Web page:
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Visiting the Holy Land This work has been published in the Teen Ink monthly print magazine.

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Everyone says the same thing: “Going to Israel changed my life.” I never understood or believed this statement. However, it only took stepping off the airplane in Israel for me to realize that this vacation would change my life.

Just a warning: traveling to Israel can be loosely called a vacation. It falls more under the category of a trip or experience. There are no relaxing days on the beach, no full days of shopping, and no time for cell phones or computers. Yet, you will never learn as much in your ­entire life. This may not appeal to the average teenager, however, it is a once-in-a-lifetime opportunity.

In February, my family went to Israel in honor of my younger brother's Bar Mitzvah. The trip was not your average vacation; everything was planned and scheduled by a tour guide. Our job was to sit back and learn as our guide took us around the small country, teaching us everything we wanted to know. I found it extremely interesting and surprising to learn that 60 percent of tourists who visit Israel are not Jewish. Of course, Jews make up most of the country's population, but of the tourists who visit, Jews are not the majority.
I also learned that Israel is centered around the three major monotheistic religions: Judaism, Islam, and Christianity. Jerusalem is known as the holiest city in the world. This is one reason so many people make pilgrimages to the holy land. Israel is an extremely small country, about the size of New Jersey. However, it seems to welcome more people than it can hold. Even though it is so small, one week is definitely not enough to see everything.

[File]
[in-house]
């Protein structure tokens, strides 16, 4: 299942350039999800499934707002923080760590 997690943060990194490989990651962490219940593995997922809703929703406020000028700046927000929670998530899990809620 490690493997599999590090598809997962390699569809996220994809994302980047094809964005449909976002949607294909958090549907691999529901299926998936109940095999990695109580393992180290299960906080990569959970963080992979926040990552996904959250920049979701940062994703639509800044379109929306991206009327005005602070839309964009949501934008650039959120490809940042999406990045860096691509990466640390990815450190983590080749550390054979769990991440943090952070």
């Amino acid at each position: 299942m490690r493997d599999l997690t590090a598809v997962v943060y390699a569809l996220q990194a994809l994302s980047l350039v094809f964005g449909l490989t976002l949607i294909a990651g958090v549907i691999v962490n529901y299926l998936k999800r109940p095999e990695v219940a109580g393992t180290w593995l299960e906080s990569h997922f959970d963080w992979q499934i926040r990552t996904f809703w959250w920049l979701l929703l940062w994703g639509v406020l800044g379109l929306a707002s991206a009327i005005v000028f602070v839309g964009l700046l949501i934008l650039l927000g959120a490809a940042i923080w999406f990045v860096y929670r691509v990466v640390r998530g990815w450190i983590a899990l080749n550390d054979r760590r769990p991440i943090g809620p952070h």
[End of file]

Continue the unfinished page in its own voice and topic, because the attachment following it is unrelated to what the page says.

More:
The most popular destinations are Tel Aviv, Eilat, Zvat, the Golan Heights, Jaffa, Jeground, Frusalem, Masada, the Dead Sea, Haifa, and the Western Wall. There is so much to do and see in Israel, and people come from all over the world to experience what the country has to offer.

While in Israel, my family and I spotted some famous people, including John McCain and Joe Lieberman. In addition, the Chilean miners were visiting. We got to meet the senators and miners, and everyone seemed to be enjoying Israel as much as we were.

Many people believe that Israel is all desert and stereotype it as a place with no modern civilization. When I tell people about all the cities, high-rise hotels, and shopping malls, they are amazed. Even though Israel is ancient, it is one of the most technologically advanced societies in the world, with a booming high-tech industry.

Life in Israel is similar to life in America. In fact, 80 percent of Israelis are secular, meaning they rarely participate in religious activities. The kids go to school, play sports, and hang out at night, just like we do. Israeli citizens have Facebook, iPhones, Blackberrys, iPods, computers, and televisions, just like we do. However, one major difference is that after high school, all Israeli students are required to serve in the Army and Defense Forces. Men train for three years, and women for two. It's not uncommon to see the soldiers with their AK-47s hanging by their sides.

On the last night of our trip, everyone in our group shared what Israel meant to them. I said something that everyone seemed to agree with. Even though Israel is halfway around the world, it feels like home. I've never had a stronger connection to any place in my life.

My visit to Israel made me proud to be a Jew. I promised myself as we left that I wouldn't let anything stop me from coming home to Israel again.

This work has been published in the Teen Ink monthly print magazine. This piece has been published in Teen Ink’s monthly print magazine.






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grandma said...
Oct. 15, 2011 at 7:21 pm
Jen- I am so proud of you. What a terrific article. Makes me want to go back and visit israel again. Keep up the good work.
 
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